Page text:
This Just In: Malibu is America’s Most Expensive Place to Live

Los Angeles area claims the top two priciest housing markets on Coldwell Banker’s Home Listing Report.

Photo courtesy of Coldwell Banker In a study of what four-bedroom, two-bathroom homes cost in more than 1,900 real estate markets across the United States, Coldwell Banker found that the affluent beach community of Malibu tops the chart, with the average sample-sized home listing for around $2.15 million.    

“We’re number one! And number two!” But that’s not necessarily a good thing. Malibu and Newport Beach have been rated as the top two most expensive housing markets in the U.S., according to the 2013 Coldwell Banker Home Listing Report.

The report did an apples-to-apples comparison of four-bedroom, two-bathroom homes in more than 1,900 real estate markets across the United States, and found that a sample-sized home in the affluent beach community of Malibu lists for $2.15 million, compared to $63,729 in Cleveland, Ohio, which is the least expensive market in the U.S.

Newport Beach was second most expensive on the list, with the average sample-sized house listing at $1,773,824. All of the top five most expensive markets are in California, with numbers 3-5 located to the north: Saratoga, Los Gatos and San Francisco, respectively. The Golden State also boasted 13 of the 25 most expensive markets in the country.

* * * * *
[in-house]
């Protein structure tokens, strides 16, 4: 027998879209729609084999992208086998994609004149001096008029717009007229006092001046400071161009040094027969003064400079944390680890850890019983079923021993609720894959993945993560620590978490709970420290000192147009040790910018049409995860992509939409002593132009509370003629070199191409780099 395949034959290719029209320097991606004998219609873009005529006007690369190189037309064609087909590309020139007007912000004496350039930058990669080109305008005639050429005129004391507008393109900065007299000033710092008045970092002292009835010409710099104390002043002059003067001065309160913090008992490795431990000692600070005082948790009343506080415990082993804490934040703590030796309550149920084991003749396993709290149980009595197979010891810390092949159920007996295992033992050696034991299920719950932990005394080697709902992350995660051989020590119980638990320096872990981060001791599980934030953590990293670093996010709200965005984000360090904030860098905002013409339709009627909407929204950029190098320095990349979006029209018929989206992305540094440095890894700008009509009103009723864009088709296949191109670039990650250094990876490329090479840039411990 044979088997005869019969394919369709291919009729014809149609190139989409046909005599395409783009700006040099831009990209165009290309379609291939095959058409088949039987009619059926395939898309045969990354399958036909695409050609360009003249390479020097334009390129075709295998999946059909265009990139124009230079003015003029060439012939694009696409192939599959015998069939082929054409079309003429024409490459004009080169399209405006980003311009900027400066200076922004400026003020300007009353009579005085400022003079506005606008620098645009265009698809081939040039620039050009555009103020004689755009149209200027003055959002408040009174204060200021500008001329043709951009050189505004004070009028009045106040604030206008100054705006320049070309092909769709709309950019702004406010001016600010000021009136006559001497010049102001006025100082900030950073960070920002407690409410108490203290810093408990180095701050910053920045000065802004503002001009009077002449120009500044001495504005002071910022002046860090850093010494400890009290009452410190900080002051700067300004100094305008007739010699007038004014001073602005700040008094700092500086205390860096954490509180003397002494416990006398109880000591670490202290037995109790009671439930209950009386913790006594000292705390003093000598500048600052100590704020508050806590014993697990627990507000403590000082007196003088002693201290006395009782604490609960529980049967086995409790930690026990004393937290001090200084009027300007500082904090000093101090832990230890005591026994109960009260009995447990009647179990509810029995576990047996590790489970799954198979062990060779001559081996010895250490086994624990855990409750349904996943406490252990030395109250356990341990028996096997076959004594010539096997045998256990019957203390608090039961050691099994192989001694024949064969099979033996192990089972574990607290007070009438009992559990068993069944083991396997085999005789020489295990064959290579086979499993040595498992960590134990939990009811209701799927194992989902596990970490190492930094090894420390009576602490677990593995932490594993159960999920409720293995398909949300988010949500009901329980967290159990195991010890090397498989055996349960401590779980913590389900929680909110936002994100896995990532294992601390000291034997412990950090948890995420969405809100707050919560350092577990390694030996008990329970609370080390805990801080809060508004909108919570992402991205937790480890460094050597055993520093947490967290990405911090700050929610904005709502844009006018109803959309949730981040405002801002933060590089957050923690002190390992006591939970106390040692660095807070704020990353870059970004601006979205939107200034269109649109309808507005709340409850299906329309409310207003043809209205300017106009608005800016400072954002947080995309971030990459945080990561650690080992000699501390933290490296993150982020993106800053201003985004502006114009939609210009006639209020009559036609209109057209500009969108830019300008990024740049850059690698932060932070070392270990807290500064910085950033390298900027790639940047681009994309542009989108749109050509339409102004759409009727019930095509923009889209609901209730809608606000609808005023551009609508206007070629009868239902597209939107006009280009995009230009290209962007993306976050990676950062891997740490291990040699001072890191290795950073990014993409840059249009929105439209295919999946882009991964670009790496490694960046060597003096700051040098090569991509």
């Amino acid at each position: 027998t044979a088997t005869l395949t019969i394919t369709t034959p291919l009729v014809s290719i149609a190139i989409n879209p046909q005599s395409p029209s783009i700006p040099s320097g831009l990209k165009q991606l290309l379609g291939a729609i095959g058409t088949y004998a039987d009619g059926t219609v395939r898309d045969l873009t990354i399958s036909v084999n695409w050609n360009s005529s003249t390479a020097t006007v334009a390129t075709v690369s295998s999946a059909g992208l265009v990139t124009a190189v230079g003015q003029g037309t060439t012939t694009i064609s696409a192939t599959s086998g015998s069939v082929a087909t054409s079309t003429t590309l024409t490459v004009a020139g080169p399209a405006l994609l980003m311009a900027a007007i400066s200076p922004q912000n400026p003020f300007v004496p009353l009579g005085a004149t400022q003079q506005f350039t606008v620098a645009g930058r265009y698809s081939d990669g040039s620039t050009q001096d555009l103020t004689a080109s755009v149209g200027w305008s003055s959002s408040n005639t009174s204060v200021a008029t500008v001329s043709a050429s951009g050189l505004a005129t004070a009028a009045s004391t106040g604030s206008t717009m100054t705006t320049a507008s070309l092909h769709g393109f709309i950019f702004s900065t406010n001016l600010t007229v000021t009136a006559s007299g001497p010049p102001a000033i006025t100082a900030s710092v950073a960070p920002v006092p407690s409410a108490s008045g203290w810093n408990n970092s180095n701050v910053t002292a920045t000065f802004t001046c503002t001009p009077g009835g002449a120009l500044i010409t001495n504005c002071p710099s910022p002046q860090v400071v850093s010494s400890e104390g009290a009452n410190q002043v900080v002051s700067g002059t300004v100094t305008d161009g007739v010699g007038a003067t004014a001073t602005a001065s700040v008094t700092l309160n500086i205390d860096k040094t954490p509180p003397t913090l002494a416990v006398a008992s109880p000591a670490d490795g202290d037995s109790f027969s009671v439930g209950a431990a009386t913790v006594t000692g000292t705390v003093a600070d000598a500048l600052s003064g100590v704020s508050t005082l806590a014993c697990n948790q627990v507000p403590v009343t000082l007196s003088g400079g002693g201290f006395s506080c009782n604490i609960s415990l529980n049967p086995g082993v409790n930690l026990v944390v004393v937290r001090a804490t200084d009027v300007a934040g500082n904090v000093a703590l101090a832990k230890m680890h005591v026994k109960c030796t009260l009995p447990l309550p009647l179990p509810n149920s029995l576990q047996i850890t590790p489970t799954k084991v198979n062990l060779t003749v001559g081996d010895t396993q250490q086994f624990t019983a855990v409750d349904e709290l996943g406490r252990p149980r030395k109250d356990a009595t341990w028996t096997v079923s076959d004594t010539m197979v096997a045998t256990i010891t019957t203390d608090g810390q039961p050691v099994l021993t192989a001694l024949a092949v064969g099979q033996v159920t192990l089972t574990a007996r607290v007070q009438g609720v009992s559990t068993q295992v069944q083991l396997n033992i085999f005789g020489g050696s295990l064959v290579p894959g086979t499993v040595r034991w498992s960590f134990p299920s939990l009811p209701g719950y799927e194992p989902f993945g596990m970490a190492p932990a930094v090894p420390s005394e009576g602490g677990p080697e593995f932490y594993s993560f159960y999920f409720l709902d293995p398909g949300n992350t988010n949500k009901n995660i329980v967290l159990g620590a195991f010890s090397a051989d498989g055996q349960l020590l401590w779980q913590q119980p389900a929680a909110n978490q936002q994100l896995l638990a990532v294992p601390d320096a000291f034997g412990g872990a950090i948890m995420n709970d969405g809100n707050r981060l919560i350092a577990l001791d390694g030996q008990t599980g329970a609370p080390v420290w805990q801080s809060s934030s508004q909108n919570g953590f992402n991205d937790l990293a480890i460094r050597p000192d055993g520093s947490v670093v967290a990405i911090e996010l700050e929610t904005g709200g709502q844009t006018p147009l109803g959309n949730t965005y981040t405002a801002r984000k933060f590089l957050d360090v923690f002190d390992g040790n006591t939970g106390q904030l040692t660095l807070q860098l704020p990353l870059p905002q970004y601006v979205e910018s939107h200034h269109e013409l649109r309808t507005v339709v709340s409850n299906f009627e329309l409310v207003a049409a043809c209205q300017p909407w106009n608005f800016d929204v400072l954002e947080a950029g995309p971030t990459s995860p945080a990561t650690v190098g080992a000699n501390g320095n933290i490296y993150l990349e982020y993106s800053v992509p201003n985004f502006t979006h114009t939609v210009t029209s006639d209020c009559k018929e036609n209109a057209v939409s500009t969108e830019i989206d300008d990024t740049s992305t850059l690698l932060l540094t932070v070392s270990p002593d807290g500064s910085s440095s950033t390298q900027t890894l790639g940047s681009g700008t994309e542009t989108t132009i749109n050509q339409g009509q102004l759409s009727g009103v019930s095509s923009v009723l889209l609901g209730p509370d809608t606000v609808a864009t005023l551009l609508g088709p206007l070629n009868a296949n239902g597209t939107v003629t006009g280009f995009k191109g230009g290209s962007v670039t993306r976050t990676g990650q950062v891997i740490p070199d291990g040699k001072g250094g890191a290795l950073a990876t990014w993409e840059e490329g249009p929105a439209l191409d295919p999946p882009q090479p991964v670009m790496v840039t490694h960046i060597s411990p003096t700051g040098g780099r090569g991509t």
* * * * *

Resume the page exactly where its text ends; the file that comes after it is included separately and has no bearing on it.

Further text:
"With its laidback, yet star-studded lifestyle, Malibu is undergoing a transformation from a seasonal destination to a year-round locale," Madison Hildebrand, an agent with Coldwell Banker Residential Brokerage in Malibu and star of Bravo's Million Dollar Listing, said in a press release. "Situated on the Southern California coast with beautiful homes and even more stunning views, you're not only paying for world class properties, you're paying for a way of life." And that way of life includes one of the best school districts in the state.

Altogether, Southern California markets accounted for eight of the 50 most expensive markets in the country. You’d think neighborhoods like Beverly Hills and Brentwood would rank high, but they’re not even in the top 50. That could be because researchers at Coldwell Banker made their calculations based on their listings of four-bedroom, two-bath homes in markets that had at least 10 properties for sale between January 2013 and June 2013. It could be that some of the swankier areas had mostly larger listings available during that time period.

That left Pasadena, of all places, next at number 14, with the average sample-sized home there costing $1,092,087.

Next came:

18. Santa Barbara, $1,061,475

26. Huntington Beach, $874,908

33. Irvine, $830,292

36. Costa Mesa, $808,461

49. Long Beach, $742,591

Not that we want to start a mass exodus, but to find out where other communities ranked, visit The vast majority of the least expensive markets are located in the Midwest.

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